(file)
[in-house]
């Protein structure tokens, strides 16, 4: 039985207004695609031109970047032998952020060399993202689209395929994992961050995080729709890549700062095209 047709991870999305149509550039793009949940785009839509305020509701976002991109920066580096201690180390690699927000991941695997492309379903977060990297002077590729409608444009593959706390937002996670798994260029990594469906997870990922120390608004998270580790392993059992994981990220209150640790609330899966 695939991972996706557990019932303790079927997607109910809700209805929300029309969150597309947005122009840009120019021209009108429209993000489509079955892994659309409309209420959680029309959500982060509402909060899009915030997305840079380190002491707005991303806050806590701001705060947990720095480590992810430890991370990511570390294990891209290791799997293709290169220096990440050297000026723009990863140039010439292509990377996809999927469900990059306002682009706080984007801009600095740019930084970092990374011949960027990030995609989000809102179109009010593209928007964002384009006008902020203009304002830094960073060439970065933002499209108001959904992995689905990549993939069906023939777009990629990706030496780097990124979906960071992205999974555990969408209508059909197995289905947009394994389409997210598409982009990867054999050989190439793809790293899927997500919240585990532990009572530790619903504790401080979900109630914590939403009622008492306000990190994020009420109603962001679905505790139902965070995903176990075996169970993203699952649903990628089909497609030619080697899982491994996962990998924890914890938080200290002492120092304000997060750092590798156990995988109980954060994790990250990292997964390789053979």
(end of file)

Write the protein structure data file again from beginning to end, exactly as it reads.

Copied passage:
[in-house]
């Protein structure tokens, strides 16, 4: 039985207004695609031109970047032998952020060399993202689209395929994992961050995080729709890549700062095209 047709991870999305149509550039793009949940785009839509305020509701976002991109920066580096201690180390690699927000991941695997492309379903977060990297002077590729409608444009593959706390937002996670798994260029990594469906997870990922120390608004998270580790392993059992994981990220209150640790609330899966 695939991972996706557990019932303790079927997607109910809700209805929300029309969150597309947005122009840009120019021209009108429209993000489509079955892994659309409309209420959680029309959500982060509402909060899009915030997305840079380190002491707005991303806050806590701001705060947990720095480590992810430890991370990511570390294990891209290791799997293709290169220096990440050297000026723009990863140039010439292509990377996809999927469900990059306002682009706080984007801009600095740019930084970092990374011949960027990030995609989000809102179109009010593209928007964002384009006008902020203009304002830094960073060439970065933002499209108001959904992995689905990549993939069906023939777009990629990706030496780097990124979906960071992205999974555990969408209508059909197995289905947009394994389409997210598409982009990867054999050989190439793809790293899927997500919240585990532990009572530790619903504790401080979900109630914590939403009622008492306000990190994020009420109603962001679905505790139902965070995903176990075996169970993203699952649903990628089909497609030619080697899982491994996962990998924890914890938080200290002492120092304000997060750092590798156990995988109980954060994790990250990292997964390789053979």